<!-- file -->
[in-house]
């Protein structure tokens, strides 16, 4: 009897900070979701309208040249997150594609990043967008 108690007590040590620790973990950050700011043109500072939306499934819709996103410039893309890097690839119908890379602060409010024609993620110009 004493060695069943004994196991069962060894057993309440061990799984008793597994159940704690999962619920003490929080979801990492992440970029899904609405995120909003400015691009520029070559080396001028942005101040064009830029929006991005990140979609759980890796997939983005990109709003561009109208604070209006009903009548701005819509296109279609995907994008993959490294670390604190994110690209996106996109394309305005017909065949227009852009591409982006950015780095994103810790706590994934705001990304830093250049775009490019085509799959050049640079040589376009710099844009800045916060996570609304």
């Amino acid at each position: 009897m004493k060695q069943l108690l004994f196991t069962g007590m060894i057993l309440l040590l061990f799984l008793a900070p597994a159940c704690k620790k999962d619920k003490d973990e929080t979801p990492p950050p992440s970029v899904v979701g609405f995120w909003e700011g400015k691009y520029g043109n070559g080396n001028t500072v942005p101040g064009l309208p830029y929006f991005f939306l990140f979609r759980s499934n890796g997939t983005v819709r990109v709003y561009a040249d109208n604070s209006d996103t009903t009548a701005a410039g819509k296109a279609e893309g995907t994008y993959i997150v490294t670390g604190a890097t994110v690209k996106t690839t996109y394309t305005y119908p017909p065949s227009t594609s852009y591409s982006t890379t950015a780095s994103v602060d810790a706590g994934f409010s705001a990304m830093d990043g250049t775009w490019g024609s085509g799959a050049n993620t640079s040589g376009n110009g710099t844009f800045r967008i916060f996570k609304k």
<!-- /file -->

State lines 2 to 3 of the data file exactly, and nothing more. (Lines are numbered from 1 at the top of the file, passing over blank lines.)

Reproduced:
């Protein structure tokens, strides 16, 4: 009897900070979701309208040249997150594609990043967008 108690007590040590620790973990950050700011043109500072939306499934819709996103410039893309890097690839119908890379602060409010024609993620110009 004493060695069943004994196991069962060894057993309440061990799984008793597994159940704690999962619920003490929080979801990492992440970029899904609405995120909003400015691009520029070559080396001028942005101040064009830029929006991005990140979609759980890796997939983005990109709003561009109208604070209006009903009548701005819509296109279609995907994008993959490294670390604190994110690209996106996109394309305005017909065949227009852009591409982006950015780095994103810790706590994934705001990304830093250049775009490019085509799959050049640079040589376009710099844009800045916060996570609304």
């Amino acid at each position: 009897m004493k060695q069943l108690l004994f196991t069962g007590m060894i057993l309440l040590l061990f799984l008793a900070p597994a159940c704690k620790k999962d619920k003490d973990e929080t979801p990492p950050p992440s970029v899904v979701g609405f995120w909003e700011g400015k691009y520029g043109n070559g080396n001028t500072v942005p101040g064009l309208p830029y929006f991005f939306l990140f979609r759980s499934n890796g997939t983005v819709r990109v709003y561009a040249d109208n604070s209006d996103t009903t009548a701005a410039g819509k296109a279609e893309g995907t994008y993959i997150v490294t670390g604190a890097t994110v690209k996106t690839t996109y394309t305005y119908p017909p065949s227009t594609s852009y591409s982006t890379t950015a780095s994103v602060d810790a706590g994934f409010s705001a990304m830093d990043g250049t775009w490019g024609s085509g799959a050049n993620t640079s040589g376009n110009g710099t844009f800045r967008i916060f996570k609304k």